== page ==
Include links to your category and tag archive pages in breadcrumbs, menus, and sidebars. You can have multiple links with different anchor text that all point to the same archive page.
You can also include your categories or tags in what are known as tag clouds. Here’s an example of what one of those looks like:
Do You Need to Use Categories and Tags?
You are required to categorize your posts in WordPress. If you don’t, they automatically get categorized under “Uncategorized” which doesn’t do anyone any favors. On the flip side, you are not required to add tags.
Use categories and tags if they are going to benefit you or your users. An intentional approach to using them will make sure that they don’t end up doing more harm than good.
Optimizing Category and Tag Pages for SEO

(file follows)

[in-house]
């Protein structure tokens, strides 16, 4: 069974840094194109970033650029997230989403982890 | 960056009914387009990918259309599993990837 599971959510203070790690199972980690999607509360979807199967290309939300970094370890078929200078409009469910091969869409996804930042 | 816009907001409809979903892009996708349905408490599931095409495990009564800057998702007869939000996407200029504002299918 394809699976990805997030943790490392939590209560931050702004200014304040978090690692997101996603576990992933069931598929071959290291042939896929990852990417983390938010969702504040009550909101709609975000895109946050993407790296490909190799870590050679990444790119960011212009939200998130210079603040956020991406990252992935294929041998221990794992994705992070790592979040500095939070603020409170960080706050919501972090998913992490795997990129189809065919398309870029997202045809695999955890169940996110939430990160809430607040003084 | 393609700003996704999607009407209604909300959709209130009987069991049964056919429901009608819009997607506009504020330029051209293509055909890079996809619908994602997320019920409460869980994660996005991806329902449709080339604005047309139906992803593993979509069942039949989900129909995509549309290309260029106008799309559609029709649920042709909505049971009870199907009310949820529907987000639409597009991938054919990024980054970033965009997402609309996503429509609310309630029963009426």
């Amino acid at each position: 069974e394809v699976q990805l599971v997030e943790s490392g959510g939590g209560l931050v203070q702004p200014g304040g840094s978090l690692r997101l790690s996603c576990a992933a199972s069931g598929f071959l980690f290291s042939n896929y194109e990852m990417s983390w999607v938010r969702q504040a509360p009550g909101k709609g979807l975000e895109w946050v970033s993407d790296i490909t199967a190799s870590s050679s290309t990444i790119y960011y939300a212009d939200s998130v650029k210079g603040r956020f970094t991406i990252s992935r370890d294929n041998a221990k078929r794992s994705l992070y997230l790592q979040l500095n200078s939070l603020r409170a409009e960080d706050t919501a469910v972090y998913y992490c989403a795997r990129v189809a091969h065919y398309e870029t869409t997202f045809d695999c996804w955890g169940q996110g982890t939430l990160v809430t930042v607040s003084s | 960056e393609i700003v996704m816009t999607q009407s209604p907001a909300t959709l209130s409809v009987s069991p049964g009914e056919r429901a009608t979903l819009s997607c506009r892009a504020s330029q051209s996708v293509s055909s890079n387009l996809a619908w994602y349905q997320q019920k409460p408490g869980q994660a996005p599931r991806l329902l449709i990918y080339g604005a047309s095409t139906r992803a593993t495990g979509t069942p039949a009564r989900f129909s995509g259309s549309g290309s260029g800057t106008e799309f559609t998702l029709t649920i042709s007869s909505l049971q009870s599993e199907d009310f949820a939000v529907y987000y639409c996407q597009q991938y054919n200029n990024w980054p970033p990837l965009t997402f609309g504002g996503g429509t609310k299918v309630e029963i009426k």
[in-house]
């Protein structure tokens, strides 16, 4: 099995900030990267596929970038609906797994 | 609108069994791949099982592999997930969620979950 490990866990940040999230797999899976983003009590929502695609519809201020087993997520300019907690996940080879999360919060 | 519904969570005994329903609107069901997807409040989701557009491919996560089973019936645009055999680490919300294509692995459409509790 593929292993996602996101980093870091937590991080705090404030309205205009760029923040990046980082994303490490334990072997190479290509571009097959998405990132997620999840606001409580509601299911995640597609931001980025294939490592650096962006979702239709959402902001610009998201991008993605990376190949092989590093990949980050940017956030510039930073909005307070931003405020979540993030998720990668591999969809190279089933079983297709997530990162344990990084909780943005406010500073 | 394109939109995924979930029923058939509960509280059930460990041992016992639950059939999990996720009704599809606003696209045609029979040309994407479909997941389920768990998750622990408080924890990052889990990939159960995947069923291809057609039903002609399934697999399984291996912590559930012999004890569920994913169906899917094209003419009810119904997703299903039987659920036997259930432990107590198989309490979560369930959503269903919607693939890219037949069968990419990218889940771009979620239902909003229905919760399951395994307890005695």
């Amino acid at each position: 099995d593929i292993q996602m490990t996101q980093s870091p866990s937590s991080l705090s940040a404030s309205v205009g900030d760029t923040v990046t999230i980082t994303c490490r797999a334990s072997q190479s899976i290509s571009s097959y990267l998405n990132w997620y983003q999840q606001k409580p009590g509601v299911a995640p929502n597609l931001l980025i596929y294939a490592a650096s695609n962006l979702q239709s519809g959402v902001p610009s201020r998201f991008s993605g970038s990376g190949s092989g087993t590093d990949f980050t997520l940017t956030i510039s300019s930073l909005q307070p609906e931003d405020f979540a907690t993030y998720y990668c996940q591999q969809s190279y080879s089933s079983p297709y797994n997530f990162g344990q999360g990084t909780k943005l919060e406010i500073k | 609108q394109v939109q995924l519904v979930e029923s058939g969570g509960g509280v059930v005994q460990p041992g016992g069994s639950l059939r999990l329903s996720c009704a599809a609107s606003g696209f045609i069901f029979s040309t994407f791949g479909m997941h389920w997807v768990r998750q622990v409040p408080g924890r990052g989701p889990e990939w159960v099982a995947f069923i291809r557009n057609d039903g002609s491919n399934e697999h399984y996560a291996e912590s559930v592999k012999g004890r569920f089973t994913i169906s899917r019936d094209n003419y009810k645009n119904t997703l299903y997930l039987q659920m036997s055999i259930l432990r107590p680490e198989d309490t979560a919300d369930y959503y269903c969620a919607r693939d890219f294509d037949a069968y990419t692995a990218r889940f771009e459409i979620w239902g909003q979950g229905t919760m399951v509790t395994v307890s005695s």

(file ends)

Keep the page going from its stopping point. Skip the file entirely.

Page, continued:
Ask yourself, “How can I improve the user experience of our category and tag pages?”
Remember to think of these pages as landing pages. The default user experience for these pages in WordPress is generally decent in most themes. With that said, they usually have room for improvement.
The user experience can be improved by adding introductory text. The search engines and users like this content to help them understand where they are on the website. It also lets them know what to expect from the curated content below.
We recommend two to five sentences of introductory text for each archive page. The copy needs to be unique to each page and should include your keywords. When properly optimized, your archive pages have the ability to pack a punch in search results.